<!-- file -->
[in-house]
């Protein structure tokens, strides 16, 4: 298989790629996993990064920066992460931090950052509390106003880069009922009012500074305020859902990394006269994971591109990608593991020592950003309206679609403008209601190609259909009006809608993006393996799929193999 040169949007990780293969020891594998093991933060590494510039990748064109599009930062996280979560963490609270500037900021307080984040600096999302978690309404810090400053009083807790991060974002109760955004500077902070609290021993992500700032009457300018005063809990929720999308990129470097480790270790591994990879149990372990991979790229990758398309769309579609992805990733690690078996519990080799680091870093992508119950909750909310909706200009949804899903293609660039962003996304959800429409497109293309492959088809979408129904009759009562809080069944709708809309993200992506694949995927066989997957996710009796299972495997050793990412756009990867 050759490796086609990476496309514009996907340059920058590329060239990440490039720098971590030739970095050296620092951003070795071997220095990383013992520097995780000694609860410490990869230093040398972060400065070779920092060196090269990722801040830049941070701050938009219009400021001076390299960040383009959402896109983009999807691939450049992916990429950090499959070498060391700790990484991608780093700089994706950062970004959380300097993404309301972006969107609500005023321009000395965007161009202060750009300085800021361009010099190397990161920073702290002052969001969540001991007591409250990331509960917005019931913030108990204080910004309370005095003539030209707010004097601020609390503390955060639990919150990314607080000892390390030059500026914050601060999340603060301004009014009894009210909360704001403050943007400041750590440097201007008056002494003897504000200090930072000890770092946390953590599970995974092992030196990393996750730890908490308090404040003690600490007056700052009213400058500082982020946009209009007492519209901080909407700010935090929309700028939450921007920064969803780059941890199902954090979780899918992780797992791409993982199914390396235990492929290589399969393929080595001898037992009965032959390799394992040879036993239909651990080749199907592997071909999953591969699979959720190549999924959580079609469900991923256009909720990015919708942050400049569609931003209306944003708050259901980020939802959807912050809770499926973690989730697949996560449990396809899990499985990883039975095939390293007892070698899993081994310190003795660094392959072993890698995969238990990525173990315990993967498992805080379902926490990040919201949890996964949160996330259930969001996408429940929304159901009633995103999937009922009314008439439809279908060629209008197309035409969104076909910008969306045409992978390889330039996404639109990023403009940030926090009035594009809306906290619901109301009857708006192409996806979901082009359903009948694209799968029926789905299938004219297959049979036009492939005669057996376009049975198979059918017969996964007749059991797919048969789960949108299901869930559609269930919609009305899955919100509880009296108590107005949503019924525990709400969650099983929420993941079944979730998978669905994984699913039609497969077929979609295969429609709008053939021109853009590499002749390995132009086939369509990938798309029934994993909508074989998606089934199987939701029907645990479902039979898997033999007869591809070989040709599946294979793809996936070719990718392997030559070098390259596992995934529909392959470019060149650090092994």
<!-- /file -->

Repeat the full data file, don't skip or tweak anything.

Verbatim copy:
[in-house]
């Protein structure tokens, strides 16, 4: 298989790629996993990064920066992460931090950052509390106003880069009922009012500074305020859902990394006269994971591109990608593991020592950003309206679609403008209601190609259909009006809608993006393996799929193999 040169949007990780293969020891594998093991933060590494510039990748064109599009930062996280979560963490609270500037900021307080984040600096999302978690309404810090400053009083807790991060974002109760955004500077902070609290021993992500700032009457300018005063809990929720999308990129470097480790270790591994990879149990372990991979790229990758398309769309579609992805990733690690078996519990080799680091870093992508119950909750909310909706200009949804899903293609660039962003996304959800429409497109293309492959088809979408129904009759009562809080069944709708809309993200992506694949995927066989997957996710009796299972495997050793990412756009990867 050759490796086609990476496309514009996907340059920058590329060239990440490039720098971590030739970095050296620092951003070795071997220095990383013992520097995780000694609860410490990869230093040398972060400065070779920092060196090269990722801040830049941070701050938009219009400021001076390299960040383009959402896109983009999807691939450049992916990429950090499959070498060391700790990484991608780093700089994706950062970004959380300097993404309301972006969107609500005023321009000395965007161009202060750009300085800021361009010099190397990161920073702290002052969001969540001991007591409250990331509960917005019931913030108990204080910004309370005095003539030209707010004097601020609390503390955060639990919150990314607080000892390390030059500026914050601060999340603060301004009014009894009210909360704001403050943007400041750590440097201007008056002494003897504000200090930072000890770092946390953590599970995974092992030196990393996750730890908490308090404040003690600490007056700052009213400058500082982020946009209009007492519209901080909407700010935090929309700028939450921007920064969803780059941890199902954090979780899918992780797992791409993982199914390396235990492929290589399969393929080595001898037992009965032959390799394992040879036993239909651990080749199907592997071909999953591969699979959720190549999924959580079609469900991923256009909720990015919708942050400049569609931003209306944003708050259901980020939802959807912050809770499926973690989730697949996560449990396809899990499985990883039975095939390293007892070698899993081994310190003795660094392959072993890698995969238990990525173990315990993967498992805080379902926490990040919201949890996964949160996330259930969001996408429940929304159901009633995103999937009922009314008439439809279908060629209008197309035409969104076909910008969306045409992978390889330039996404639109990023403009940030926090009035594009809306906290619901109301009857708006192409996806979901082009359903009948694209799968029926789905299938004219297959049979036009492939005669057996376009049975198979059918017969996964007749059991797919048969789960949108299901869930559609269930919609009305899955919100509880009296108590107005949503019924525990709400969650099983929420993941079944979730998978669905994984699913039609497969077929979609295969429609709008053939021109853009590499002749390995132009086939369509990938798309029934994993909508074989998606089934199987939701029907645990479902039979898997033999007869591809070989040709599946294979793809996936070719990718392997030559070098390259596992995934529909392959470019060149650090092994």